The 2017 International Classification of the Ehlers–Danlos Syndromes | oneedsvoice

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The 2017 International Classification of the Ehlers–Danlos Syndromes

key information

source: American Journal of Medical Genetics

year: 2017

authors: Fransiska Malfait, Clair Francomano, Peter Byers, John Belmont, Britta Berglund, James Black, Lara Bloom, Jessica M. Bowen, Angela F. Brady, Nigel P. Burrows, Marco Castori, Helen Cohen, Marina Colombi, Serwet Demirdas, Julie De Backer, Anne De Paepe, Sylvie Fournel-Gigleux, Michael Frank, Neeti Ghali, Cecilia Giunta, Rodney Grahame, Alan Hakim, Xavier Jeunemaitre, Diana Johnson, Birgit Juul-Kristensen, Ines Kapferer-Seebacher, Hanadi Kazkaz, Tomoki Kosho, Mark E. Lavallee, Howard Levy, Roberto Mendoza-Londono, Melanie Pepin, F. Michael Pope, Eyal Reinstein, Leema Robert, Marianne Rohrbach, Lynn Sanders, Glenda J. Sobey, Tim Van Damme, Anthony Vandersteen, Caroline van Mourik, Nicol Voermans, Nigel Wheeldon, Johannes Zschocke, Brad Tinkle

summary/abstract:

The Ehlers–Danlos syndromes (EDS) are a clinically and genetically heterogeneous group of heritable connective tissue disorders (HCTDs) characterized by joint hypermobility, skin hyperextensibility, and tissue fragility. Over the past two decades, the Villefranche Nosology, which delineated six subtypes, has been widely used as the standard for clinical diagnosis of EDS. For most of these subtypes, mutations had been identified in collagen-encoding genes, or in genes encoding collagen-modifying enzymes. Since its publication in 1998, a whole spectrum of novel EDS subtypes has been described, and mutations have been identified in an array of novel genes. The International EDS Consortium proposes a revised EDS classification, which recognizes 13 subtypes. For each of the subtypes, we propose a set of clinical criteria that are suggestive for the diagnosis. However, in view of the vast genetic heterogeneity and phenotypic variability of the EDS subtypes, and the clinical overlap between EDS subtypes, but also with other HCTDs, the definite diagnosis of all EDS subtypes, except for the hypermobile type, relies on molecular confirmation with identification of (a) causative genetic variant(s). We also revised the clinical criteria for hypermobile EDS in order to allow for a better distinction from other joint hypermobility disorders. To satisfy research needs, we also propose a pathogenetic scheme, that regroups EDS subtypes for which the causative proteins function within the same pathway. We hope that the revised International EDS Classification will serve as a new standard for the diagnosis of EDS and will provide a framework for future research purposes.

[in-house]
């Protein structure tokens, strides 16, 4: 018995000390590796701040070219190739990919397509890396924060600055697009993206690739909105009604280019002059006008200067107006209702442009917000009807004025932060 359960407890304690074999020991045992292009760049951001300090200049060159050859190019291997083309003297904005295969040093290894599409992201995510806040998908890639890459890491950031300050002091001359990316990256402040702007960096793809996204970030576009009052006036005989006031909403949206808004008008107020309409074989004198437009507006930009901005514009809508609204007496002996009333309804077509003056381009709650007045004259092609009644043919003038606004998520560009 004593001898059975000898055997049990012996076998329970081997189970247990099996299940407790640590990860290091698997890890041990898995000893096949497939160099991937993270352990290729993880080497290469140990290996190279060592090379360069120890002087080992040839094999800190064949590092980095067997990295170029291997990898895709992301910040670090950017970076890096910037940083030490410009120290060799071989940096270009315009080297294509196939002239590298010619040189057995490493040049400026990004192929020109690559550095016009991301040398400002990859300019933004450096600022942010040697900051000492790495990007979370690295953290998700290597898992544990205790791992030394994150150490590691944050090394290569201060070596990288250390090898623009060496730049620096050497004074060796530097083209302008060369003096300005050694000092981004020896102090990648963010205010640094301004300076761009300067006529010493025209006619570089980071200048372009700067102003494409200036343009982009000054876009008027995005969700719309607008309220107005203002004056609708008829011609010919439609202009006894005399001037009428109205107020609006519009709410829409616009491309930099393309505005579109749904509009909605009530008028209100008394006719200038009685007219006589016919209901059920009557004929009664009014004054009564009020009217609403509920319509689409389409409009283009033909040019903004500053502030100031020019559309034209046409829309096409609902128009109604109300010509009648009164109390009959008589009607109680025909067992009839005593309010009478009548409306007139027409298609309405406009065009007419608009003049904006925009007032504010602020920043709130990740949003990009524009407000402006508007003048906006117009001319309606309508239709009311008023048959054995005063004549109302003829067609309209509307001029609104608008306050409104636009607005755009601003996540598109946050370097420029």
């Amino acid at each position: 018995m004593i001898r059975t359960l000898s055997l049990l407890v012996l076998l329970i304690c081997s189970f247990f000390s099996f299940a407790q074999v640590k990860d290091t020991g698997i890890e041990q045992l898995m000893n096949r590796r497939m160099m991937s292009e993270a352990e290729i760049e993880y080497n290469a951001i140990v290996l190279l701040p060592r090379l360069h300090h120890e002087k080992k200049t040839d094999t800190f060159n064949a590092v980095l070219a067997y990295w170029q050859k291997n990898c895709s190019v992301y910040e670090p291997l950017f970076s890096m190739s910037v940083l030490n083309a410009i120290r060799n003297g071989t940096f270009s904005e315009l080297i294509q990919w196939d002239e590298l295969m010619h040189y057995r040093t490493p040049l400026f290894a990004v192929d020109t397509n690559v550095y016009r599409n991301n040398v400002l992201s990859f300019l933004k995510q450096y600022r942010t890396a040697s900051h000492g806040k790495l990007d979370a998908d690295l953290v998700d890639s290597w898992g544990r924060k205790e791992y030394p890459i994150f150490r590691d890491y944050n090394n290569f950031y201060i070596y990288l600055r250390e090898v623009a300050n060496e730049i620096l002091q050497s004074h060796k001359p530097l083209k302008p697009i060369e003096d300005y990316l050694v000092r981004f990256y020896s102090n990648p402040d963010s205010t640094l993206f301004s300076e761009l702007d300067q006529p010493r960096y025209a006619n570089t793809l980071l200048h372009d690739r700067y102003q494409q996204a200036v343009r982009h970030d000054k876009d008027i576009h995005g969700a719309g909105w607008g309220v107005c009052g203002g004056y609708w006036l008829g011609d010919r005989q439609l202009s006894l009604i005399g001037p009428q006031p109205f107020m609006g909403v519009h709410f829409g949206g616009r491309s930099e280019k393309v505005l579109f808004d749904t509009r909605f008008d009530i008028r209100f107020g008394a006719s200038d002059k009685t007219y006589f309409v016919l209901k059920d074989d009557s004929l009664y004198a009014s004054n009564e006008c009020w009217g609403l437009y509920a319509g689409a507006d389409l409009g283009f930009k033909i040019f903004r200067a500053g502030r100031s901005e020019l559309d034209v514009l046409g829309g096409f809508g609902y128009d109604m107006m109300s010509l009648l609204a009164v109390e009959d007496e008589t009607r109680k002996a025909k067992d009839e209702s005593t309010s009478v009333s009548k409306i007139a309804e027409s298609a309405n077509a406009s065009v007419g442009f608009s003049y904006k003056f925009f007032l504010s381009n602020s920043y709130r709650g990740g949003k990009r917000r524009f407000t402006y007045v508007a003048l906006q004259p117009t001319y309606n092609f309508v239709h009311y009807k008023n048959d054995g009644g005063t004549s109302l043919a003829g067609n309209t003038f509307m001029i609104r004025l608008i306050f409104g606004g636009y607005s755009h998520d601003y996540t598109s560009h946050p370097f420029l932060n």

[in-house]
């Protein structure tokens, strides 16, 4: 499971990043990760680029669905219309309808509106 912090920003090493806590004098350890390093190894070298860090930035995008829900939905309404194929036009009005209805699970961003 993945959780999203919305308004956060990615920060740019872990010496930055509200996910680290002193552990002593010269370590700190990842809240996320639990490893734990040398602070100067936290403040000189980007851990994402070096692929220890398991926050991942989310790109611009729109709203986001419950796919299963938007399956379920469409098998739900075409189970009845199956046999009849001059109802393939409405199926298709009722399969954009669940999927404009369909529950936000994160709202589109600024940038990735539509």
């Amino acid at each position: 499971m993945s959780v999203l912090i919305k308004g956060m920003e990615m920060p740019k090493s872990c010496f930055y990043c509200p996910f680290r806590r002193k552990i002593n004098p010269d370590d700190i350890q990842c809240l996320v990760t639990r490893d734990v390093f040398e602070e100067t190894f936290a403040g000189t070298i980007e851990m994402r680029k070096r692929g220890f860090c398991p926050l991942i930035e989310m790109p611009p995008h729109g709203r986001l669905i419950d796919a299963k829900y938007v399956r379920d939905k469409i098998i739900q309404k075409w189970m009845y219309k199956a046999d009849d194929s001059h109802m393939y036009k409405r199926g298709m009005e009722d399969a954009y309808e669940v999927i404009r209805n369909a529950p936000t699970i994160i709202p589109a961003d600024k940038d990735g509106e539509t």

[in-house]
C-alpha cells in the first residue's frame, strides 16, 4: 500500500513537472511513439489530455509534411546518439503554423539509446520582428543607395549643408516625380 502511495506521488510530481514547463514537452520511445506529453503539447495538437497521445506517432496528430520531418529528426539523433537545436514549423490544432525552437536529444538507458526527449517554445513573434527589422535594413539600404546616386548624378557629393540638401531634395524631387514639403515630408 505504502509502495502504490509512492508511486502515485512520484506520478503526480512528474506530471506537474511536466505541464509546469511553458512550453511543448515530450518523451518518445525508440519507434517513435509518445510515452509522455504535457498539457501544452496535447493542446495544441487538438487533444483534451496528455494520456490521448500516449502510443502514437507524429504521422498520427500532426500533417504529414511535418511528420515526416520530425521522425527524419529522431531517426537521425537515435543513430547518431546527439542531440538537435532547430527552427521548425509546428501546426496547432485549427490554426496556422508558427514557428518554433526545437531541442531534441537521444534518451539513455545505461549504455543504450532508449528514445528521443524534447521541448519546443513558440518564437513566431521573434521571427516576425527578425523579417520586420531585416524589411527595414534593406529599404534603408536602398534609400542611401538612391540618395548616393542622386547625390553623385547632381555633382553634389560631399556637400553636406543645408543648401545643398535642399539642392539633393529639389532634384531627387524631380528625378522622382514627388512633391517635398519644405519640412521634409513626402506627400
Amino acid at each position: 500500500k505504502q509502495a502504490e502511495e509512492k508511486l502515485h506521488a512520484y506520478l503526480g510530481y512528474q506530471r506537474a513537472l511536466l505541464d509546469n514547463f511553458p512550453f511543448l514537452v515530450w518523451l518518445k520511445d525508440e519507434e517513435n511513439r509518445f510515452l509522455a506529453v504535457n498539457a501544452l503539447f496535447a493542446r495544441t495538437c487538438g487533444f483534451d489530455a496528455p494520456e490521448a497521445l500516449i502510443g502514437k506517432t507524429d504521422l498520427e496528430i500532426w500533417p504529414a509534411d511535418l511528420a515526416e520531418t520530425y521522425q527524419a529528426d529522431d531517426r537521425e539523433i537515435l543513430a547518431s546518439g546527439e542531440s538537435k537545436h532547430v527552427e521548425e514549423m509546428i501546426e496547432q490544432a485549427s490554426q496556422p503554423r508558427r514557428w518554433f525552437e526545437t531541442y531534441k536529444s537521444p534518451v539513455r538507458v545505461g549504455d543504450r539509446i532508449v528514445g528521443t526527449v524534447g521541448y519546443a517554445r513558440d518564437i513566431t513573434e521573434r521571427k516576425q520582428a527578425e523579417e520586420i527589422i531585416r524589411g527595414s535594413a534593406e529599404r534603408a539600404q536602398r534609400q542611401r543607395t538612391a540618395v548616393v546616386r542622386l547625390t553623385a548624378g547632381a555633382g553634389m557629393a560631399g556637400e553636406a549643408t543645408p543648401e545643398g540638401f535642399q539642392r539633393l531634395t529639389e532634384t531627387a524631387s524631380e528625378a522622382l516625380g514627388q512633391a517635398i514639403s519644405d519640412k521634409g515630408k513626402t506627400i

DOI: 10.1002/ajmg.c.31552

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